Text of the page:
The Sailor Who Fell From Grace With The Sea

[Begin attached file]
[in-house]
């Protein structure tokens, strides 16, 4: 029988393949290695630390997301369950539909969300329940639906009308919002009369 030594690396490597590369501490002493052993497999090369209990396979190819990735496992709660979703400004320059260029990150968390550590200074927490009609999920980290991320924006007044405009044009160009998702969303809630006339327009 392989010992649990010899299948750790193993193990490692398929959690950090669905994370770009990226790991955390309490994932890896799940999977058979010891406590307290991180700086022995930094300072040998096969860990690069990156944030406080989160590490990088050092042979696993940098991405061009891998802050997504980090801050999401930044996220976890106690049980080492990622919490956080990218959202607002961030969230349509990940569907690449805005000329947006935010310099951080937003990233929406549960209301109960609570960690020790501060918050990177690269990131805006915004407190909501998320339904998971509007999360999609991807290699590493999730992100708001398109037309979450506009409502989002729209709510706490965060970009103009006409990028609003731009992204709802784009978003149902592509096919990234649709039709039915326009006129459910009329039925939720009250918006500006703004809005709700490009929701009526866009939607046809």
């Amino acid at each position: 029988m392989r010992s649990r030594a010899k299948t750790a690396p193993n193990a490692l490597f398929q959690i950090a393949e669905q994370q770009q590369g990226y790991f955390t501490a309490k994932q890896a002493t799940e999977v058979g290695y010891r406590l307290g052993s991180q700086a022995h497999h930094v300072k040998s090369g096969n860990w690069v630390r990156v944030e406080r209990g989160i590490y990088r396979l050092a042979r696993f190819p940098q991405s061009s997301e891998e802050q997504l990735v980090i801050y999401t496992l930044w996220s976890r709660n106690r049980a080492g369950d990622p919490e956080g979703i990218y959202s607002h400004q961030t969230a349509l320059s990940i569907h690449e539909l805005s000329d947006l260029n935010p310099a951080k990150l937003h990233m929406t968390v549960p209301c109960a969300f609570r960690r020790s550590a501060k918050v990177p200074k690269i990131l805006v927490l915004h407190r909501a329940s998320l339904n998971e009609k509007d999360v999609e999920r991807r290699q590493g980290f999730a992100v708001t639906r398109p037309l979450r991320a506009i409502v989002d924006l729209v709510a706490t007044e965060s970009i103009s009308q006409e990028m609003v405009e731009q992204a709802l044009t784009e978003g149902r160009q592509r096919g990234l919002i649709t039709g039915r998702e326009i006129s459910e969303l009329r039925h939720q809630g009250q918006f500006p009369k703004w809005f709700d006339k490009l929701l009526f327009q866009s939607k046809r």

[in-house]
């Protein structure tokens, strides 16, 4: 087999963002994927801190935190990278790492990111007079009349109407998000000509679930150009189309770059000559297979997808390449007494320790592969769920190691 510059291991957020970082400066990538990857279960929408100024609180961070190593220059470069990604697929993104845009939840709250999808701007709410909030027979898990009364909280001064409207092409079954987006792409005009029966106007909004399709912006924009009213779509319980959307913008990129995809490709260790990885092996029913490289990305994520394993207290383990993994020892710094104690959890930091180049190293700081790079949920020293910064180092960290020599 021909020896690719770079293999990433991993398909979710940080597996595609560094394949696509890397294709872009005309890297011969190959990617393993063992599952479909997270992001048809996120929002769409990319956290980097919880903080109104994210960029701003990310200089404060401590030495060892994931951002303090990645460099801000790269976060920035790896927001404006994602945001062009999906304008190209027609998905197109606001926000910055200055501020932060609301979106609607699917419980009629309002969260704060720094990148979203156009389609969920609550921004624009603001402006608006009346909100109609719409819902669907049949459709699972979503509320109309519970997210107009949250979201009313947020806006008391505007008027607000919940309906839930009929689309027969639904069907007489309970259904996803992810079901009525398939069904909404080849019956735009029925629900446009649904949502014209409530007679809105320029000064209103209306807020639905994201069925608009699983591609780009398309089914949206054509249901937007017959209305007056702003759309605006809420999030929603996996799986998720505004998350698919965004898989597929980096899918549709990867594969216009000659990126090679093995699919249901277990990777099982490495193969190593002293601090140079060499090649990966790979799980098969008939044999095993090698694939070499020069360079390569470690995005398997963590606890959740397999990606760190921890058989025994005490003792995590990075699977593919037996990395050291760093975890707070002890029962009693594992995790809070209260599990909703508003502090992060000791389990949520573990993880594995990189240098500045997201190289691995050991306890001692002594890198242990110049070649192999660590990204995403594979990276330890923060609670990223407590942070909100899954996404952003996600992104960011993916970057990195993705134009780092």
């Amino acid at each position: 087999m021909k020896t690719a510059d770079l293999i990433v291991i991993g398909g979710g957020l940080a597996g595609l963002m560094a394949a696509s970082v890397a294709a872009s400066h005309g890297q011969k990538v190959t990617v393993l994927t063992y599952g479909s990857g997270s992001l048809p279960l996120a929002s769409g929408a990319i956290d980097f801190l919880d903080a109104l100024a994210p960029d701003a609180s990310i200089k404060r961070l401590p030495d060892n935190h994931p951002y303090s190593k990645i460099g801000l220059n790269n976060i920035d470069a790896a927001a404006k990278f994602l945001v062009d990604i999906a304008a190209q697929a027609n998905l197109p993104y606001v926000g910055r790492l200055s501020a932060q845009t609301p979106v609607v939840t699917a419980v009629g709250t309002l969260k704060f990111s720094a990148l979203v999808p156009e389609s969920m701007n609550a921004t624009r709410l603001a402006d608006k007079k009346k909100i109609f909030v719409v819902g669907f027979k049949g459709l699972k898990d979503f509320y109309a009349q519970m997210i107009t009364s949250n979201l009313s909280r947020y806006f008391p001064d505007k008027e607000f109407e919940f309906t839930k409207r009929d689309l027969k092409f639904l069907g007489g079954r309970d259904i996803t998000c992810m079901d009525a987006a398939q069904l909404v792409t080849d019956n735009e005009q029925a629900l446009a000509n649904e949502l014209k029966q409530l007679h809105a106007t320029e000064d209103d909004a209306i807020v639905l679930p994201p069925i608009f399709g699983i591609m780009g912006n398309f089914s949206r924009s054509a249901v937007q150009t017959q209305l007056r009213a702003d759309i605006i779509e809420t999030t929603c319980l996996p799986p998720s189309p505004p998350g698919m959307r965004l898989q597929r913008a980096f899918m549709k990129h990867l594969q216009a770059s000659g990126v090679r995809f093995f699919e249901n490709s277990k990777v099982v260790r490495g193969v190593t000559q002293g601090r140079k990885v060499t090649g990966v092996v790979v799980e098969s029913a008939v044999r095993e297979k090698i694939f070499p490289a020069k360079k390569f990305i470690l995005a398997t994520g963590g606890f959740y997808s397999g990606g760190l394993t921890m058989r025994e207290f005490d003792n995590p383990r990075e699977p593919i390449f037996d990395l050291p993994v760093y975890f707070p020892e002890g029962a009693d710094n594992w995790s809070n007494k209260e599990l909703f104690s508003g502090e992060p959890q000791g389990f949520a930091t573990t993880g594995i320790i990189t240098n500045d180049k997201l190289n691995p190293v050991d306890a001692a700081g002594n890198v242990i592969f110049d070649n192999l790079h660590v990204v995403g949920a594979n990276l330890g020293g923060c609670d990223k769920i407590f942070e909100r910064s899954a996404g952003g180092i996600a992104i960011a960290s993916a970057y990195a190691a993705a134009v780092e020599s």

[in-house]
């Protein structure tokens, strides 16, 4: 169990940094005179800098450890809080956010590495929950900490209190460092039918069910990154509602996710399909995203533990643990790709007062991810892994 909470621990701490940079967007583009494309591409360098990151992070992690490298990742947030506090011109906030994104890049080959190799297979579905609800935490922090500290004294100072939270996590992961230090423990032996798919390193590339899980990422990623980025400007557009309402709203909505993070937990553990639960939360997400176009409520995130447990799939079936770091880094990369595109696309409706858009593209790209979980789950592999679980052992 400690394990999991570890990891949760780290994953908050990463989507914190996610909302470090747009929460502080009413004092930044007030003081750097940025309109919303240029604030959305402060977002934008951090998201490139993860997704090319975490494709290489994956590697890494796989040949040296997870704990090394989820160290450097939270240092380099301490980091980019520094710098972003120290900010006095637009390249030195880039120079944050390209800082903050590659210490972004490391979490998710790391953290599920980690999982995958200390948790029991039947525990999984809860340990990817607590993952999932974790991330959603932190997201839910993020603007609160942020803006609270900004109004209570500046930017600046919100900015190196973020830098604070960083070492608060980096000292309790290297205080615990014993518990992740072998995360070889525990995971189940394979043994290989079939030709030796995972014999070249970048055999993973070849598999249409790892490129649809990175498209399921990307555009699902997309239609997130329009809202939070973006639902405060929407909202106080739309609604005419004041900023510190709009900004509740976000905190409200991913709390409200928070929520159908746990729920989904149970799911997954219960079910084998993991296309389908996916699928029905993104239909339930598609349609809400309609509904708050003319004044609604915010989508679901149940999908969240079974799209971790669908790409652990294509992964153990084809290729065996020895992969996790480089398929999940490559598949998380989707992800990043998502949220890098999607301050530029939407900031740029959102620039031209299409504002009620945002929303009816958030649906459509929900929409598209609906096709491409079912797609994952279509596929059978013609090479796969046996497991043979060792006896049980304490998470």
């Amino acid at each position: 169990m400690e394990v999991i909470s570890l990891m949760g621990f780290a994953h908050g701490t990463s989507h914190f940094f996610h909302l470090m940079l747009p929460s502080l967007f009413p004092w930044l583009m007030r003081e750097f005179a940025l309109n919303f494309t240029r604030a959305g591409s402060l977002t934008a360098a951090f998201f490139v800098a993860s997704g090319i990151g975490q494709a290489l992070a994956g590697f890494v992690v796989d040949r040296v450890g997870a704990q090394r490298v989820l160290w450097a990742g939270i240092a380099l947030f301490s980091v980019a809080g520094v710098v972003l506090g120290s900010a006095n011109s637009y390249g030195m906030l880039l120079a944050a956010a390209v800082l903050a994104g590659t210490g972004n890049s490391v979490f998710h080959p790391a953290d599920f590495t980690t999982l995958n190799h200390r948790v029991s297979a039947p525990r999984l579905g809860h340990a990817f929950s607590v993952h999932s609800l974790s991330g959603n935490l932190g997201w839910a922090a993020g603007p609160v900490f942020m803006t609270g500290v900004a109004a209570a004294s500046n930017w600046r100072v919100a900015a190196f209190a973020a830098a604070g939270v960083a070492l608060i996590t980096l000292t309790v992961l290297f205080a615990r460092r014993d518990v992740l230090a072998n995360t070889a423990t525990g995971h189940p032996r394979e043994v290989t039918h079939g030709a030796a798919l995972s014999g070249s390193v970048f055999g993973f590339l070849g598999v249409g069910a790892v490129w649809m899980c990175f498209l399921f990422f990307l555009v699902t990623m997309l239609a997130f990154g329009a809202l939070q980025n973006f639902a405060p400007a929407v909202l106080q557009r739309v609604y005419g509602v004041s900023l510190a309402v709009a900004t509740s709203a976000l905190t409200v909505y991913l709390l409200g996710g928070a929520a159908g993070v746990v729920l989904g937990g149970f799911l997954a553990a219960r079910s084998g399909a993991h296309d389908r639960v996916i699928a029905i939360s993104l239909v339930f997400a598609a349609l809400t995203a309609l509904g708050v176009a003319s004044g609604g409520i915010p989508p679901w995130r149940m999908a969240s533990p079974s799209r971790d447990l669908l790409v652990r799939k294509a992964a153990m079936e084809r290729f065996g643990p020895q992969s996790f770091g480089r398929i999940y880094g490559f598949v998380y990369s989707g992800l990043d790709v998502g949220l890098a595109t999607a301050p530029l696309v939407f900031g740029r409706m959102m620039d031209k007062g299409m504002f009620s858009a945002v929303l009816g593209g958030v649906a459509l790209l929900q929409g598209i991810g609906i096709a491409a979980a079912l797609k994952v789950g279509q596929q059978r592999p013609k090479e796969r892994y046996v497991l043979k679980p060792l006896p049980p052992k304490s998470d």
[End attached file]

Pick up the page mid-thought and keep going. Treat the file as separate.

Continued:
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Candidate Name: David Wilson Candidate Number: School: Scots College Country: New Zealand Word count: 1425 Reflective Statement My understanding of the novel The Sailor Who Fell from Grace with The Sea written by Yukio Mishima was considerably furthered by the interactive oral. My ideas on the text before compared to my thoughts after the oral were greatly different. One of the major talking points of the interactive oral was the how the author voiced his own personal thoughts. Most works of literature convey some of the author’s personal thoughts and interests however in this novel Mishima conveys a sense of despair as too the state of Japan after their defeat in World War Two. In the oral we collectively as a group discussed that Mishima despised what Japan had become and how this was conveyed in the text. This westernisation of Japan was represented in the novel by the character of Ryuji Tsukazaki who after beginning the story as an honourable sailor “one of the only true things permissible” according to the group of savage boys become nothing but a glorified house maid. The young boy, Noburu, reflects Mishima’s personal views on the subject by demonstrating the old code of bushido when he says “how can this man be saying things like that this splendid hero who once shone so brightly?” . In the oral we discussed how this quote was a metaphor for what Ryuji and to a larger extent what Japan had become in real life. A further instance in which the interactive oral
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